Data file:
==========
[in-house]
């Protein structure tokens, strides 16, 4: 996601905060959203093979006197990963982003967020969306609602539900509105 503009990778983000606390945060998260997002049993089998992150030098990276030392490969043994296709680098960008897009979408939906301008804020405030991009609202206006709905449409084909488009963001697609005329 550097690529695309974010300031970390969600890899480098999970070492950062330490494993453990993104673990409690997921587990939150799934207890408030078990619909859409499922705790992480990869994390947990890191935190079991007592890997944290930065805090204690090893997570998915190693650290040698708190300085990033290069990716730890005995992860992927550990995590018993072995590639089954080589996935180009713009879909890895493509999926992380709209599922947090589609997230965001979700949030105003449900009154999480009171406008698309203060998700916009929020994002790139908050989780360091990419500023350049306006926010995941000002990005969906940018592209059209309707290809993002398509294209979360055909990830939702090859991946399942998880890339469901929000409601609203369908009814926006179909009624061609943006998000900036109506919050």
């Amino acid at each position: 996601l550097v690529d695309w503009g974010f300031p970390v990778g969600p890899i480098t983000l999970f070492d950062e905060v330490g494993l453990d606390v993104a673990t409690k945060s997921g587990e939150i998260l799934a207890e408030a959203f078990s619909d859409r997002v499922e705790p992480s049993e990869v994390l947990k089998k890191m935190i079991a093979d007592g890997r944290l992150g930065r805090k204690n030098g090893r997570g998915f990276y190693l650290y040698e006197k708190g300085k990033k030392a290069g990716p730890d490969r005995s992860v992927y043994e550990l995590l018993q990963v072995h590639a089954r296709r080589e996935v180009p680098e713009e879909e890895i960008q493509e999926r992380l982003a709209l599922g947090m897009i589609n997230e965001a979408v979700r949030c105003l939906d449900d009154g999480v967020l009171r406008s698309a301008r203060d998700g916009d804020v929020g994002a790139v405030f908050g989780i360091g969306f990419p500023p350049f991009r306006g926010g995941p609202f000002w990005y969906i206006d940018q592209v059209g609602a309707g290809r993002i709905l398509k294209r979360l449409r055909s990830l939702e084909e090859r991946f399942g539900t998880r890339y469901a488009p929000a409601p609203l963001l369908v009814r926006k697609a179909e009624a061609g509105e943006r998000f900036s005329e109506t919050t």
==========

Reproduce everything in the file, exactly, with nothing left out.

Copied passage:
[in-house]
């Protein structure tokens, strides 16, 4: 996601905060959203093979006197990963982003967020969306609602539900509105 503009990778983000606390945060998260997002049993089998992150030098990276030392490969043994296709680098960008897009979408939906301008804020405030991009609202206006709905449409084909488009963001697609005329 550097690529695309974010300031970390969600890899480098999970070492950062330490494993453990993104673990409690997921587990939150799934207890408030078990619909859409499922705790992480990869994390947990890191935190079991007592890997944290930065805090204690090893997570998915190693650290040698708190300085990033290069990716730890005995992860992927550990995590018993072995590639089954080589996935180009713009879909890895493509999926992380709209599922947090589609997230965001979700949030105003449900009154999480009171406008698309203060998700916009929020994002790139908050989780360091990419500023350049306006926010995941000002990005969906940018592209059209309707290809993002398509294209979360055909990830939702090859991946399942998880890339469901929000409601609203369908009814926006179909009624061609943006998000900036109506919050």
């Amino acid at each position: 996601l550097v690529d695309w503009g974010f300031p970390v990778g969600p890899i480098t983000l999970f070492d950062e905060v330490g494993l453990d606390v993104a673990t409690k945060s997921g587990e939150i998260l799934a207890e408030a959203f078990s619909d859409r997002v499922e705790p992480s049993e990869v994390l947990k089998k890191m935190i079991a093979d007592g890997r944290l992150g930065r805090k204690n030098g090893r997570g998915f990276y190693l650290y040698e006197k708190g300085k990033k030392a290069g990716p730890d490969r005995s992860v992927y043994e550990l995590l018993q990963v072995h590639a089954r296709r080589e996935v180009p680098e713009e879909e890895i960008q493509e999926r992380l982003a709209l599922g947090m897009i589609n997230e965001a979408v979700r949030c105003l939906d449900d009154g999480v967020l009171r406008s698309a301008r203060d998700g916009d804020v929020g994002a790139v405030f908050g989780i360091g969306f990419p500023p350049f991009r306006g926010g995941p609202f000002w990005y969906i206006d940018q592209v059209g609602a309707g290809r993002i709905l398509k294209r979360l449409r055909s990830l939702e084909e090859r991946f399942g539900t998880r890339y469901a488009p929000a409601p609203l963001l369908v009814r926006k697609a179909e009624a061609g509105e943006r998000f900036s005329e109506t919050t």